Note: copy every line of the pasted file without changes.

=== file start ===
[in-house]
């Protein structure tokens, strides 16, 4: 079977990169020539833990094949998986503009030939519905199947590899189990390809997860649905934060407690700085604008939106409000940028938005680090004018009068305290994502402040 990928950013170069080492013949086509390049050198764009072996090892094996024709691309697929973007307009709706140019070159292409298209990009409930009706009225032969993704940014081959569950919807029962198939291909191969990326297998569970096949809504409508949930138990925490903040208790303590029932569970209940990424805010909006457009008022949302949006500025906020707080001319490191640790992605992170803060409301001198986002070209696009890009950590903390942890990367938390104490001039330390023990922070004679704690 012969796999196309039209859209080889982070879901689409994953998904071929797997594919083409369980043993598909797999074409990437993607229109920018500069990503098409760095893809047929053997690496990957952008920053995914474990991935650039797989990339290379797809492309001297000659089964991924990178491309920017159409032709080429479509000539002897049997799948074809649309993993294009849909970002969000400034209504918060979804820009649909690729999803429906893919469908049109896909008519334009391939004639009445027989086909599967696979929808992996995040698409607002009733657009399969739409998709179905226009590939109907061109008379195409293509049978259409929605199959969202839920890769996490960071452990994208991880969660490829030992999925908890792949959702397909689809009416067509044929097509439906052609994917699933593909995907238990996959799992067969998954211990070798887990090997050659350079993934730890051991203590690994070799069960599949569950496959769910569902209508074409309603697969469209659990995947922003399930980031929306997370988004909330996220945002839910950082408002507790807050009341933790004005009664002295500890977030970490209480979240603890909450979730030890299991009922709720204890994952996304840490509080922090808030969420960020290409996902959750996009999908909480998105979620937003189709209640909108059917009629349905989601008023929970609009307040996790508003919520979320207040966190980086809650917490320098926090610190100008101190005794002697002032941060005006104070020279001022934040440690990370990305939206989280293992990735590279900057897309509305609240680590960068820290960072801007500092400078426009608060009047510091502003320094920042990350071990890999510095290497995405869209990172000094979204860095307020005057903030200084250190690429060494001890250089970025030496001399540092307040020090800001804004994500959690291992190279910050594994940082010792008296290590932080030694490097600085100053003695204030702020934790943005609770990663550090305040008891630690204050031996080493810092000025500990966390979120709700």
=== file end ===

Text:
[in-house]
């Protein structure tokens, strides 16, 4: 079977990169020539833990094949998986503009030939519905199947590899189990390809997860649905934060407690700085604008939106409000940028938005680090004018009068305290994502402040 990928950013170069080492013949086509390049050198764009072996090892094996024709691309697929973007307009709706140019070159292409298209990009409930009706009225032969993704940014081959569950919807029962198939291909191969990326297998569970096949809504409508949930138990925490903040208790303590029932569970209940990424805010909006457009008022949302949006500025906020707080001319490191640790992605992170803060409301001198986002070209696009890009950590903390942890990367938390104490001039330390023990922070004679704690 012969796999196309039209859209080889982070879901689409994953998904071929797997594919083409369980043993598909797999074409990437993607229109920018500069990503098409760095893809047929053997690496990957952008920053995914474990991935650039797989990339290379797809492309001297000659089964991924990178491309920017159409032709080429479509000539002897049997799948074809649309993993294009849909970002969000400034209504918060979804820009649909690729999803429906893919469908049109896909008519334009391939004639009445027989086909599967696979929808992996995040698409607002009733657009399969739409998709179905226009590939109907061109008379195409293509049978259409929605199959969202839920890769996490960071452990994208991880969660490829030992999925908890792949959702397909689809009416067509044929097509439906052609994917699933593909995907238990996959799992067969998954211990070798887990090997050659350079993934730890051991203590690994070799069960599949569950496959769910569902209508074409309603697969469209659990995947922003399930980031929306997370988004909330996220945002839910950082408002507790807050009341933790004005009664002295500890977030970490209480979240603890909450979730030890299991009922709720204890994952996304840490509080922090808030969420960020290409996902959750996009999908909480998105979620937003189709209640909108059917009629349905989601008023929970609009307040996790508003919520979320207040966190980086809650917490320098926090610190100008101190005794002697002032941060005006104070020279001022934040440690990370990305939206989280293992990735590279900057897309509305609240680590960068820290960072801007500092400078426009608060009047510091502003320094920042990350071990890999510095290497995405869209990172000094979204860095307020005057903030200084250190690429060494001890250089970025030496001399540092307040020090800001804004994500959690291992190279910050594994940082010792008296290590932080030694490097600085100053003695204030702020934790943005609770990663550090305040008891630690204050031996080493810092000025500990966390979120709700």